AcmeAbominator.prototype.abmoniate = function() {
alert('Abominating Road Runner ' + this.i);
};

for(var i = 0; i < 10; i++) {
AcmeAbominator.instances[i] = new AcmeAbominator( i );
}
Garrett
Thanks in advance.

-Joe
Sep 25 '08 #2

P: n/a
On Sep 25, 11:15 am, Dahak <Dahak...@theXOUTfifthimperium.com.invalid>
wrote:
<snip>
I'm running into what are probably some fairly basic issues when
generating the function definitions (and probably the initial calling
API code, but since I haven't gotten that far, I'm not sure yet).

For example:

for (i = 0; i < 10; i++) {
var text = 'Test [' + eval( i ) + ']';
window[ 'alerter' + i ] = function () { alert ( text ); }
}
You seem to misunderstand how closures work. There are several ways to
correctly use closures to do this. The easiest to grok is probably to
use a "factory" function that generates the function you want:

function makeAlerter (text) {
return function () {
alert(text);
}
}
for (var i=0;i<10;i++) {
window['alerter'+i] = makeAlerter('Test['+i+']');
}

Once you realise what's happening with the code above you'll realise
that you can also code it like this:

for (var i=0;i<10;i++) {
window['alerter'+i] = (function(text){
return function () {
alert(text);
}
})('Test['+i+']')
}

And once you realise that you can use closures with anonymous function
you realise you don't need to create named functions at all to pass to
the callback:

google.language.translate(text, 'en', 'es', function (result) {
if (result.translation) {
myelements[0].innerHTML = result.translation;
}
else {
myelements[0].innerHTML = result.translation;
}
});

Or better yet, encapsulate the logic into a factory function:

function makeCallback (htmlElement) {
return function (result) {
if (result.translation) {
htmlElement.innerHTML = result.translation;
}
else {
htmlElement.innerHTML = result.translation;
}
}
}
google.language.translate(text,'en','es',makeCallb ack(myelements[0]));
google.language.translate(text,'en','es',makeCallb ack(myelements[1]));
google.language.translate(text,'en','es',makeCallb ack(myelements[2]));
Sep 25 '08 #3

P: n/a
On Sep 25, 8:15 am, Dahak <Dahak...@theXOUTfifthimperium.com.invalid>
wrote:
I'm trying to generate dynamic functions to use as separate
You can try the object oriented way:

//class MyTranslationDiv
function MyTranslationDiv(elemId){
this.div = document.getElementById(elemId);
}

MyTranslationDiv.prototype.translate = function(result){
if (!result.error) {
this.div.innerHTML = result.translation;
}else{
this.div.innerHTML = "Error happened";
}
}

//instance of MyTranslationDiv
var myTranDiv = new MyTranslationDiv("translation");
google.language.translate(
"have a nice day", "en", "fr",
function(result){ myTranDiv.translate(result) }
);

- Kiran Makam
Sep 25 '08 #4

P: n/a
On Wed, 24 Sep 2008 21:37:55 -0700, an orbiting mind-control laser
made dhtml <dh**********@gmail.comwrite:
>Dahak wrote:
> Right now, I'm stuck hobbling the API calls by running them
synchronously, since they don't seem to allow parameterizing the
callback function. This rather slows things down.

Bad idea.
Yes, I know... While it works, it stinks, thus the hideous
attempts to work around it.

-SNIP-
>This eval:

eval( i )

- is completely useless. The approach is not going to work, so it's
almost not even relevant because you'll be scrapping it anyway, but in
the future, don't use eval. The way you used it here is only going to
add inefficiency.
Yep. I'll admit that. It's a holdover from earlier attempts to
evaluate the variable. It failed just as badly as simply using the
variable i. Since it didn't fail any worse, I never bothered removing
it as I looked at other things.

-SNIP-
>Why is that?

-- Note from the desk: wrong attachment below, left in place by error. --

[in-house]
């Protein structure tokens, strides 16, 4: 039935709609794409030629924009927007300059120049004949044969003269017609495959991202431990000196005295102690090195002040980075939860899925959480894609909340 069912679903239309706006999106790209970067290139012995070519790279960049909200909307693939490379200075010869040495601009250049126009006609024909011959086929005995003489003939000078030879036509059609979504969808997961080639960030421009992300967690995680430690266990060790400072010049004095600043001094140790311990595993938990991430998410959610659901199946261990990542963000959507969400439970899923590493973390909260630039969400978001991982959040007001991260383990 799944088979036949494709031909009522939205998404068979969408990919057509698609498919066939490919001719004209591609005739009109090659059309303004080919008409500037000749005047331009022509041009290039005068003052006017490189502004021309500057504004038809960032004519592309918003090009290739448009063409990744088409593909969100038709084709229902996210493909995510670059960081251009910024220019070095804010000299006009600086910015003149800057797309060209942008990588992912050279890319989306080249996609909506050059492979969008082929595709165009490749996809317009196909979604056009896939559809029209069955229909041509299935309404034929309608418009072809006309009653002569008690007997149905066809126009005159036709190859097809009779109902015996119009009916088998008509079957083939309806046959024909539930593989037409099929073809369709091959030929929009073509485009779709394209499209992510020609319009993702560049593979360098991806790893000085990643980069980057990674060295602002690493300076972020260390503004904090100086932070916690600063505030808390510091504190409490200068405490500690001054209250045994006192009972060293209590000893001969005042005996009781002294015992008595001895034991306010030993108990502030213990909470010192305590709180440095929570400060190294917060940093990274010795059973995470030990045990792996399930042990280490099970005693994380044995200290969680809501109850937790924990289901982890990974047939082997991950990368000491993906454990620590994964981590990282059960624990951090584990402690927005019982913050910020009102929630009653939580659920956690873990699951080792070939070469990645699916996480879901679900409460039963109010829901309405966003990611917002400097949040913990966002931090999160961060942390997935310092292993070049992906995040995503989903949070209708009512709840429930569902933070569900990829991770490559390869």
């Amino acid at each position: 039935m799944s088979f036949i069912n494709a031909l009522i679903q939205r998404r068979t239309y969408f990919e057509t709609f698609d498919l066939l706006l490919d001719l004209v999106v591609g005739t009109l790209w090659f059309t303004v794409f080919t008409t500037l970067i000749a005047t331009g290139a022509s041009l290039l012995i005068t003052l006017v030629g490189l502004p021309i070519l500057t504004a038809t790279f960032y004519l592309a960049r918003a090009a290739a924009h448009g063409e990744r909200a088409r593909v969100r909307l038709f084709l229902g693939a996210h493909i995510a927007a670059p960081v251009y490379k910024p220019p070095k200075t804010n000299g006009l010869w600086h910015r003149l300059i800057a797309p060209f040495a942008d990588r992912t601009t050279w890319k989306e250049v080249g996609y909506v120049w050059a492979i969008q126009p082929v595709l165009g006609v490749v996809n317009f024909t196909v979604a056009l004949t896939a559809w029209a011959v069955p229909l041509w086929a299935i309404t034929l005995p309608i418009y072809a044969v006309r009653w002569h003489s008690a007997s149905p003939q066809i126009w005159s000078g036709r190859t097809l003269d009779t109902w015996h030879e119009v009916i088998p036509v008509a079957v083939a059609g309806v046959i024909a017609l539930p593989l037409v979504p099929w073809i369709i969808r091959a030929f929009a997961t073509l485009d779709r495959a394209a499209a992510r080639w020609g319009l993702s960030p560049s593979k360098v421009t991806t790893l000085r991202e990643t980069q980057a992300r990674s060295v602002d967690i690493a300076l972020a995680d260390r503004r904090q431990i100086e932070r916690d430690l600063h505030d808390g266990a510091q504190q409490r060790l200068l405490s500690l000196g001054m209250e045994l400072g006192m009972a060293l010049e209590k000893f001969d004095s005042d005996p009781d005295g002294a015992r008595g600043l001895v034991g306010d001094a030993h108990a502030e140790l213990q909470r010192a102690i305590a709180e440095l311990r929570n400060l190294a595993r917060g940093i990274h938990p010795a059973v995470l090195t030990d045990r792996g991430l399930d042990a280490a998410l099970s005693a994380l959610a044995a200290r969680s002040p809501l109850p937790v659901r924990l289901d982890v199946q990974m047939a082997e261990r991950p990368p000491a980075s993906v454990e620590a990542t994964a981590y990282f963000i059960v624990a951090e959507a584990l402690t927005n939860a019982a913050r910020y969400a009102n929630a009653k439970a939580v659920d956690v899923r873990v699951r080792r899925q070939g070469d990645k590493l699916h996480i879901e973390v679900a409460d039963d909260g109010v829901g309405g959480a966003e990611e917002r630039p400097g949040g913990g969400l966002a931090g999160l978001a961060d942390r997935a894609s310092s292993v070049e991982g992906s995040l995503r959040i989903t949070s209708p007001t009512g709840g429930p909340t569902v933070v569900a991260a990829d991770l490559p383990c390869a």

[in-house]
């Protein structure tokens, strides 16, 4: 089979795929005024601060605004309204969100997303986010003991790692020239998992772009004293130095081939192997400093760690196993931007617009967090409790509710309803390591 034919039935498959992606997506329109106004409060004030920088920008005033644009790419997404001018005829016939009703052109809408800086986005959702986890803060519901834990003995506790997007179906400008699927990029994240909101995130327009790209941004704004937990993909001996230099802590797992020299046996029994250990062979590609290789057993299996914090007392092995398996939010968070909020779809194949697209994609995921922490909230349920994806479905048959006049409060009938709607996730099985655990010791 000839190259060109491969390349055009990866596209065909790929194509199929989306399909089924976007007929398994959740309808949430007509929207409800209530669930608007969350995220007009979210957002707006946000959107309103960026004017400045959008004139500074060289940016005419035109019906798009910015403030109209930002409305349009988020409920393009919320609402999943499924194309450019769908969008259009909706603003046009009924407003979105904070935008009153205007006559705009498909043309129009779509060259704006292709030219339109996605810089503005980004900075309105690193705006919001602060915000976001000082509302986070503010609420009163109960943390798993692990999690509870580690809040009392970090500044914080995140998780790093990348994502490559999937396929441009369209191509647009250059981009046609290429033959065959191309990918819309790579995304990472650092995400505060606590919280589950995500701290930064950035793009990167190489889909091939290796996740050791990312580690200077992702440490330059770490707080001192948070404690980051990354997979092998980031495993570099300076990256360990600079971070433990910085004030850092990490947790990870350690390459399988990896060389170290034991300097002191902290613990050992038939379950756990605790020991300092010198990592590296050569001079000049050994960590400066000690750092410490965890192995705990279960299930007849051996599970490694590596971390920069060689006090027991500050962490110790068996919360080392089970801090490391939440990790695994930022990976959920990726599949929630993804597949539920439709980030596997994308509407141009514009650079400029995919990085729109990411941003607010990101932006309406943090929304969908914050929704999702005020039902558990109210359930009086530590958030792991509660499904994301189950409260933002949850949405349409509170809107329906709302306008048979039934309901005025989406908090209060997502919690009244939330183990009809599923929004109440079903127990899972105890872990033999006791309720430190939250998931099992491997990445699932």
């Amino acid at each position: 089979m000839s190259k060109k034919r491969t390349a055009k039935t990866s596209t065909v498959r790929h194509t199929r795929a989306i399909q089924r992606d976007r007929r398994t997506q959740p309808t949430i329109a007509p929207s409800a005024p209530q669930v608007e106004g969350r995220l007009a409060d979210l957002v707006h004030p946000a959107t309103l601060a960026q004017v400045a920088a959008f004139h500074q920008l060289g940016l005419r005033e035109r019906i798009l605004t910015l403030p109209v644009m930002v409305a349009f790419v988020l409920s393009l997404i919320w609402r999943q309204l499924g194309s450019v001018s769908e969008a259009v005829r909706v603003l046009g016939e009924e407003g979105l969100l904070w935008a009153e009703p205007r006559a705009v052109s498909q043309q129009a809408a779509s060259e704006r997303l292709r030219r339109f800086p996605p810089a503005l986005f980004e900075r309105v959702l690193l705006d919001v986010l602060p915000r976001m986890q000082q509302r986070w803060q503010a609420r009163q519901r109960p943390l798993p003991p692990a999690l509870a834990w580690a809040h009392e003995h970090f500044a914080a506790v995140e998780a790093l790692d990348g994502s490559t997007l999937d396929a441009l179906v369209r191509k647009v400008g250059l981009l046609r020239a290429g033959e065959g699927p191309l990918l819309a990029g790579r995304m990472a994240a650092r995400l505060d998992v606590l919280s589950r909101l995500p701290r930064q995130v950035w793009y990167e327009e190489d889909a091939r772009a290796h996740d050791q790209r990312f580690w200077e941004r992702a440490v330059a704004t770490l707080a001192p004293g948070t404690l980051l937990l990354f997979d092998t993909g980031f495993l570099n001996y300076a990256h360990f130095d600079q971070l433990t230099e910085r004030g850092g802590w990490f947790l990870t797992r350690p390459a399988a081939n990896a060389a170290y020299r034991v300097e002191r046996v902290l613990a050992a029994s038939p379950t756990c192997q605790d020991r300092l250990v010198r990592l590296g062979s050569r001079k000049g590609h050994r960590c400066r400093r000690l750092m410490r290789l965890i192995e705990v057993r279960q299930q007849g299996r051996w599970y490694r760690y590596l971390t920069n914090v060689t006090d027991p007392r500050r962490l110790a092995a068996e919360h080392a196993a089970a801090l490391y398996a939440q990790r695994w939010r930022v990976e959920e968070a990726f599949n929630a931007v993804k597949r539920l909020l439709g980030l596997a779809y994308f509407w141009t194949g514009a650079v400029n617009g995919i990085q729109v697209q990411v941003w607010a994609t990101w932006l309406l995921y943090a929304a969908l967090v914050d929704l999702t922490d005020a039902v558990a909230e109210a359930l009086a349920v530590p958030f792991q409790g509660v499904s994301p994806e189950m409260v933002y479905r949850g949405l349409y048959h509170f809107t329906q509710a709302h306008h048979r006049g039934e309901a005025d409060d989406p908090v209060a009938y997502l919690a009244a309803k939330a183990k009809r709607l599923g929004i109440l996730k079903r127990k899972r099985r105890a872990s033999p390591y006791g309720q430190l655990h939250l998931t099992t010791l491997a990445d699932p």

Here's what's happening:

You have created 10 properties on the window object, window['alerter' +
i] points to a unique function. Each function has the same FunctionBody
code and scope. They're essentially equivalent functions, but different
objects*.

So, window.alerter1() will find and then call the window's |alerter1|
property. Function |alerter1|'s function body has a reference to the
identifier |text|.
Which I already knew... I'm trying to determine how to get it to
resolve as a string literal, not a variable reference.

-SNIP-
>In the case of passing methods as callbacks, you'll often want to pass
in a context argument.

You can use a closure to resolve the context.
-SNIP-
>Custom FunctionBody can be achieved with the Function constructor. Do
not do this.
Why not? I was planning on trying this approach in the morning.
>It looks like you're using a service to get translated text. I don't
know what this has to do with generating unique FunctionBody.
If I had a single string to translate, it would be trivial.

I have an arbitrary number of text strings to translate. The API
evidently (I could be wrong, I'm still trying to determine this) does
not allow the passing of parameters to the callback function. If it
did, my search would be over and I could skip the silliness of unique
callback functions.
-Joe
Sep 25 '08 #5

P: n/a
On Wed, 24 Sep 2008 22:18:07 -0700 (PDT), an orbiting mind-control
laser made slebetman <sl*******@gmail.comwrite:
>On Sep 25, 11:15 am, Dahak <Dahak...@theXOUTfifthimperium.com.invalid>
-SNIP-
>You seem to misunderstand how closures work.
Oh, no doubt. I've never had the need for something like this
before.
There are several ways to
correctly use closures to do this. The easiest to grok is probably to
use a "factory" function that generates the function you want:

function makeAlerter (text) {
return function () {
alert(text);
}
}
That seems pretty straightforward.
>for (var i=0;i<10;i++) {
window['alerter'+i] = makeAlerter('Test['+i+']');
}

Once you realise what's happening with the code above you'll realise
that you can also code it like this:

for (var i=0;i<10;i++) {
window['alerter'+i] = (function(text){
return function () {
alert(text);
}
})('Test['+i+']')
}

And once you realise that you can use closures with anonymous function
you realise you don't need to create named functions at all to pass to
the callback:
Thanks, I'll check into this.
>google.language.translate(text, 'en', 'es', function (result) {
if (result.translation) {
myelements[0].innerHTML = result.translation;
}
else {
myelements[0].innerHTML = result.translation;
}
});

Or better yet, encapsulate the logic into a factory function:

function makeCallback (htmlElement) {
return function (result) {
if (result.translation) {
htmlElement.innerHTML = result.translation;